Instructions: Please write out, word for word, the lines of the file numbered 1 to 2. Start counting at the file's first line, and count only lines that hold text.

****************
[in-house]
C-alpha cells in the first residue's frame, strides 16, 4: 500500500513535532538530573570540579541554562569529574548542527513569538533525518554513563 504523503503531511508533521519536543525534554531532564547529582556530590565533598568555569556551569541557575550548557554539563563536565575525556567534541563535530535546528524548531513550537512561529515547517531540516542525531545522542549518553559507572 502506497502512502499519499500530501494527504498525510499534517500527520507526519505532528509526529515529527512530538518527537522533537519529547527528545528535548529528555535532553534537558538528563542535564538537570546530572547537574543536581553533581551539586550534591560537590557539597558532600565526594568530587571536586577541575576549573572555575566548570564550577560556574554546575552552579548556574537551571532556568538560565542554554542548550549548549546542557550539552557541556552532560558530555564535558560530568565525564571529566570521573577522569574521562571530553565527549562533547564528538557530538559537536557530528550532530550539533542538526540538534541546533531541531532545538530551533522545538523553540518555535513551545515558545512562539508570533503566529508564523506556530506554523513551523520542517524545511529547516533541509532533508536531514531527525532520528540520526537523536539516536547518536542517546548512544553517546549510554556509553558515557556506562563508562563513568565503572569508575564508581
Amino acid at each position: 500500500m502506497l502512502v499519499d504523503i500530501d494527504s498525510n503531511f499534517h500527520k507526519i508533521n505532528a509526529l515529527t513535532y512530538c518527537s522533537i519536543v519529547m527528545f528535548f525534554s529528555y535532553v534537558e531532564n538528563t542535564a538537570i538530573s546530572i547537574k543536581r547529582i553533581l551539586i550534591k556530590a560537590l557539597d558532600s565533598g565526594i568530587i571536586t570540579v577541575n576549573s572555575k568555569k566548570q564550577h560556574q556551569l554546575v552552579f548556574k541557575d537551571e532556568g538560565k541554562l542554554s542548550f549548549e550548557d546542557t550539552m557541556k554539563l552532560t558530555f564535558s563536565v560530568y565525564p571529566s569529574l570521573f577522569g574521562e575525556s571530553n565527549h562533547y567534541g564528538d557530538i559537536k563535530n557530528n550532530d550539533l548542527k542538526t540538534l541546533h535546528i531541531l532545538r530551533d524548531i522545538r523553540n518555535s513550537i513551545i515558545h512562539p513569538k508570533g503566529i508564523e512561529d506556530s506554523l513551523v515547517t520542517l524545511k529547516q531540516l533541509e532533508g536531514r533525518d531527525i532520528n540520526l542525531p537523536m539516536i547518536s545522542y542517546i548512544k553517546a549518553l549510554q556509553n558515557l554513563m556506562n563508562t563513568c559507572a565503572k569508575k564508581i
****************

[in-house]
C-alpha cells in the first residue's frame, strides 16, 4: 500500500513535532538530573570540579541554562569529574548542527513569538533525518554513563 504523503503531511508533521519536543525534554531532564547529582556530590565533598568555569556551569541557575550548557554539563563536565575525556567534541563535530535546528524548531513550537512561529515547517531540516542525531545522542549518553559507572 502506497502512502499519499500530501494527504498525510499534517500527520507526519505532528509526529515529527512530538518527537522533537519529547527528545528535548529528555535532553534537558538528563542535564538537570546530572547537574543536581553533581551539586550534591560537590557539597558532600565526594568530587571536586577541575576549573572555575566548570564550577560556574554546575552552579548556574537551571532556568538560565542554554542548550549548549546542557550539552557541556552532560558530555564535558560530568565525564571529566570521573577522569574521562571530553565527549562533547564528538557530538559537536557530528550532530550539533542538526540538534541546533531541531532545538530551533522545538523553540518555535513551545515558545512562539508570533503566529508564523506556530506554523513551523520542517524545511529547516533541509532533508536531514531527525532520528540520526537523536539516536547518536542517546548512544553517546549510554556509553558515557556506562563508562563513568565503572569508575564508581